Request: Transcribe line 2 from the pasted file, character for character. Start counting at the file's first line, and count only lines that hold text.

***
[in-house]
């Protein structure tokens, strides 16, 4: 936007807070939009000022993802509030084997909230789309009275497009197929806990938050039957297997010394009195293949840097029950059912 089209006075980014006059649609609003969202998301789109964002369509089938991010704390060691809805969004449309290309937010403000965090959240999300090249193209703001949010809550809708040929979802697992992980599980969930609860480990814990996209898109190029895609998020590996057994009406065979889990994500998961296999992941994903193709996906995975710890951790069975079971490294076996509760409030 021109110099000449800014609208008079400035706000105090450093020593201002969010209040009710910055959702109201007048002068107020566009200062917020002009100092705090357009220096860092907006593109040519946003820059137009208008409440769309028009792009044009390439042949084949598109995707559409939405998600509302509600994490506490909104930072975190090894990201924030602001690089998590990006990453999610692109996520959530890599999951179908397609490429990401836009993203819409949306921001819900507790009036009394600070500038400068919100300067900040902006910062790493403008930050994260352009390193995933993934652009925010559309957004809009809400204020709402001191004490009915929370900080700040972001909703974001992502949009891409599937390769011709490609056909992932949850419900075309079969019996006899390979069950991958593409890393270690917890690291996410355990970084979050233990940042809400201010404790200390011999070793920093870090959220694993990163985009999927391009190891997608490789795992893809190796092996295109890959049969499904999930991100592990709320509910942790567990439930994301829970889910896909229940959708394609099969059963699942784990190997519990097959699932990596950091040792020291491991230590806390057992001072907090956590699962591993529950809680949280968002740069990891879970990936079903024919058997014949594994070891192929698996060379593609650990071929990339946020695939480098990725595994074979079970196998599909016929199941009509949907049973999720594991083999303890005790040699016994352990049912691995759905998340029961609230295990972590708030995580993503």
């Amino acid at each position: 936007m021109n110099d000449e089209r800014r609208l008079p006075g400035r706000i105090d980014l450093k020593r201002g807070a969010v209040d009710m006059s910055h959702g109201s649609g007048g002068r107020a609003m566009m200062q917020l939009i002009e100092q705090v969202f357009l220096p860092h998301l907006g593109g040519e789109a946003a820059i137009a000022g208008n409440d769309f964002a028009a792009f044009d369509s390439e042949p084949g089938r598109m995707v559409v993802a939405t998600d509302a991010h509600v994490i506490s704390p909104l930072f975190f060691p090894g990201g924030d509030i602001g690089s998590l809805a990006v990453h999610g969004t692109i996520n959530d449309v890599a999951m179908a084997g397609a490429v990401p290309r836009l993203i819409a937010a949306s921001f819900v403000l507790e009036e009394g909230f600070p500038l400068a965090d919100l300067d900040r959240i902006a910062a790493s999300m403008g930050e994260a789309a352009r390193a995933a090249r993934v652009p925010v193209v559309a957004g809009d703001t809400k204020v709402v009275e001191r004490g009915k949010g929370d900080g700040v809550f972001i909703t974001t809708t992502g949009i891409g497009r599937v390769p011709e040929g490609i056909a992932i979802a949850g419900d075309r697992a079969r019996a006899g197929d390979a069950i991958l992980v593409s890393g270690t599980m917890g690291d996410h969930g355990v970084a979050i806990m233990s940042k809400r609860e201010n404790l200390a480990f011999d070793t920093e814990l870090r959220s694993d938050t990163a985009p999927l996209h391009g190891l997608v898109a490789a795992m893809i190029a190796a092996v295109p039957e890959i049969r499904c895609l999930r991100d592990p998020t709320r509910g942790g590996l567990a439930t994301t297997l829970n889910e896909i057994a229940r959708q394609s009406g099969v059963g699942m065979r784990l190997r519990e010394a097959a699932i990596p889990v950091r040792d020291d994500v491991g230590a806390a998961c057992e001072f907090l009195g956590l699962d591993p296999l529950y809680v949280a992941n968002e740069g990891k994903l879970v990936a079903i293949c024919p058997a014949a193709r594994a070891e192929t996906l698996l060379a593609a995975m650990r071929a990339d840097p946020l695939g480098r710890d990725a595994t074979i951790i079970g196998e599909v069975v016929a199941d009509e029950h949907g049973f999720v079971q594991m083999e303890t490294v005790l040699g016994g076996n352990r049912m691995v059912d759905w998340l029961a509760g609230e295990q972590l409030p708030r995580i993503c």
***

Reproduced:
């Protein structure tokens, strides 16, 4: 936007807070939009000022993802509030084997909230789309009275497009197929806990938050039957297997010394009195293949840097029950059912 089209006075980014006059649609609003969202998301789109964002369509089938991010704390060691809805969004449309290309937010403000965090959240999300090249193209703001949010809550809708040929979802697992992980599980969930609860480990814990996209898109190029895609998020590996057994009406065979889990994500998961296999992941994903193709996906995975710890951790069975079971490294076996509760409030 021109110099000449800014609208008079400035706000105090450093020593201002969010209040009710910055959702109201007048002068107020566009200062917020002009100092705090357009220096860092907006593109040519946003820059137009208008409440769309028009792009044009390439042949084949598109995707559409939405998600509302509600994490506490909104930072975190090894990201924030602001690089998590990006990453999610692109996520959530890599999951179908397609490429990401836009993203819409949306921001819900507790009036009394600070500038400068919100300067900040902006910062790493403008930050994260352009390193995933993934652009925010559309957004809009809400204020709402001191004490009915929370900080700040972001909703974001992502949009891409599937390769011709490609056909992932949850419900075309079969019996006899390979069950991958593409890393270690917890690291996410355990970084979050233990940042809400201010404790200390011999070793920093870090959220694993990163985009999927391009190891997608490789795992893809190796092996295109890959049969499904999930991100592990709320509910942790567990439930994301829970889910896909229940959708394609099969059963699942784990190997519990097959699932990596950091040792020291491991230590806390057992001072907090956590699962591993529950809680949280968002740069990891879970990936079903024919058997014949594994070891192929698996060379593609650990071929990339946020695939480098990725595994074979079970196998599909016929199941009509949907049973999720594991083999303890005790040699016994352990049912691995759905998340029961609230295990972590708030995580993503």